Current visitor-free environment of the zoo a blessing for the animals, say zoo officials
The national zoo has decided to sell some of its animals, including around 100 peacocks, from Thursday as the number of animals continues to increase amid the pandemic-induced closure.
The zoo authorities have received 12 applications from prospective buyers for the peacocks and all of them—mostly farm owners—will be vetted before the purchase to ensure that they can look after the birds.
Zoo Director Dr Md Abdul Latif said: “The zoo is now closed as per government directives, but animal care activities are still ongoing, which is why we are getting many newborn animals.”
Peacocks and emus had the highest fertility rate among birds, he said, adding that the zoo recently bought two incubators for bird eggs and had repaired an old one.
Nine emu eggs are currently incubated and 17 newborn emus are on display, but that number is eclipsed by peacocks. Seventy peacock eggs are currently in the incubators while a large number of newborns are at the boarding facility.
The zoo director expects the peacock eggs to hatch within 40-42 days and hopes that 40% of them will survive. “The newborn peacocks will be displayed from the boarding house in two months, after they mature a little and are vaccinated.”
“We are going to sell peacocks and chital deer from July 15. The Fisheries and Livestock Ministry has only permitted us to sell animals of these two species because we get more than the expected number of newborns from them every year,” Dr Latif said.
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The zoo was able to keep only 40 adult peacocks in its designated shed at a time, which was why it had to sell the extra birds, he explained.
The zoo authorities will sell two-year-old peacocks that are already in stock and are considered adults. A pair of peacocks is sold for Tk50,000, while a pair of chital deer is sold for Tk1,70,000.
Animals by the numbers
The national zoo of Bangladesh encompasses an area of 186 acres in the capital’s Mirpur area.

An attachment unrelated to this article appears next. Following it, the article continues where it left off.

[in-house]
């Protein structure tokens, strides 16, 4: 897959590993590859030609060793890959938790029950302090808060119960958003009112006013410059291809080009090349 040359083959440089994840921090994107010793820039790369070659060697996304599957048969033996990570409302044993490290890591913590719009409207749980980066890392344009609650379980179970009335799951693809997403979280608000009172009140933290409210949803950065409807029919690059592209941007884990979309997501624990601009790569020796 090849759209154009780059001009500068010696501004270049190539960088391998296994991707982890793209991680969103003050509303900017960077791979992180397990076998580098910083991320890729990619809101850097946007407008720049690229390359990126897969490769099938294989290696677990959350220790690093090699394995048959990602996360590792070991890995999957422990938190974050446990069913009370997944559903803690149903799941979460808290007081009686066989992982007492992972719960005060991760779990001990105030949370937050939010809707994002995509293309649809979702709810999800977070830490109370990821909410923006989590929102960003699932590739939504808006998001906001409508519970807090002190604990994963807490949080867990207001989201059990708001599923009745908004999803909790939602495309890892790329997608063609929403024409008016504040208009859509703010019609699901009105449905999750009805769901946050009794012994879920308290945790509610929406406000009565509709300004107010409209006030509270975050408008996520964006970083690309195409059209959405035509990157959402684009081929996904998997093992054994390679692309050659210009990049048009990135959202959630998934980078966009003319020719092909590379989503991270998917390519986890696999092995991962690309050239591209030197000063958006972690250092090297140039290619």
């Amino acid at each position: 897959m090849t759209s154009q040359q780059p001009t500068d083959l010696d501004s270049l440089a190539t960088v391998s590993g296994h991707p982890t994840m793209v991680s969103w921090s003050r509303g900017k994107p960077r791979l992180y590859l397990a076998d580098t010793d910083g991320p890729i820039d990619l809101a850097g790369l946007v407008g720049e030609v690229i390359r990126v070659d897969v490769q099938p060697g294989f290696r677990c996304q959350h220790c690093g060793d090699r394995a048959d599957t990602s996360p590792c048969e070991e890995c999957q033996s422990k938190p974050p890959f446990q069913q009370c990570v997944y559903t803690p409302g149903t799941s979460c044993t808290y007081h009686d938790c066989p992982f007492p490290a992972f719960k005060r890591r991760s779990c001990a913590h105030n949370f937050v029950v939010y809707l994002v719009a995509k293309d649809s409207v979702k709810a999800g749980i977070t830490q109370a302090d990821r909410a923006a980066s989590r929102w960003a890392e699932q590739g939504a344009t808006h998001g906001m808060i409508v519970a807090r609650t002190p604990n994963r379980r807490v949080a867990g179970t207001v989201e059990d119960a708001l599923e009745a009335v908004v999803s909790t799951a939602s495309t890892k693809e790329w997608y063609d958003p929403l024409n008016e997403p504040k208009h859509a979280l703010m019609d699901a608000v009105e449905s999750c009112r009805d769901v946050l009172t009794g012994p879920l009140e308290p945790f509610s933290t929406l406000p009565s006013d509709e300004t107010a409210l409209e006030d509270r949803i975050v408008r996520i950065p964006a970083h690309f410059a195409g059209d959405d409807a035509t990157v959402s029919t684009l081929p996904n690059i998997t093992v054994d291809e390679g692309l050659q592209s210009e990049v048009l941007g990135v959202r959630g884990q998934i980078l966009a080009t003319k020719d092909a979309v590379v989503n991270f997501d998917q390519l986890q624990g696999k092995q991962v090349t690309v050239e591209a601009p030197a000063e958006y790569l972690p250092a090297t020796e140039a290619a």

It currently houses 135 species of animals. The total number of animals is 3,150, which was 2,740 just six months ago—a clear and significant increase.
There are 418 large animals living in the zoo, of which 12 are newborns. Two hippopotami, three donkeys, three horses, two zebras and two impalas were born in the zoo this year. On the other hand, 10-12 deer are born every month, totalling to around 50-60 deer births in the last six months.
The zoo also has nine tigers and four lions, but the lions are up in years. Zoo officials said they had wanted to buy young lions, but were unable to do so due to the Covid-19 pandemic.
Bahar Hossain Talukder, in charge of reptile care at the zoo, said: “There are only three types of snakes here—rat snake, cobra and python.” He said the zoo authority had made a requisition to buy more snakes but that plan was also foiled by pandemic curbs. There was another snake, a banded krait, which died last winter, he added.
He continued: “The python laid eggs last winter but we failed to hatch them as we don't have any incubators, unlike the bird zone. The zoo authority does not want to buy one either because none of us are trained to operate it and it is risky. However, if we had an incubator and trained personnel, we could probably hatch snake eggs and would not need to purchase them."
Animals in good mood
The zoo administration and several animal caretakers think that the current visitor-free environment is a blessing in disguise, at least for the animals.
Md Osman Goni, in charge of large animals, said: “I have never seen so many animals born here before.”
Zoo Director Dr Latif said: “[Before the pandemic] around 12,000 visitors came to the zoo every day on average and many of them used to taunt the animals, give them food although it is clearly forbidden and throw stones at them.
“But now all the animals remain undisturbed and eat properly, which has boosted their immune system as well as sexual desire. As a result, we are getting newborn animals almost every day.”
Another testament to the notion of the animals’ good mood is that two of the five adult elephants of the zoo have learned to play football in a little over three months.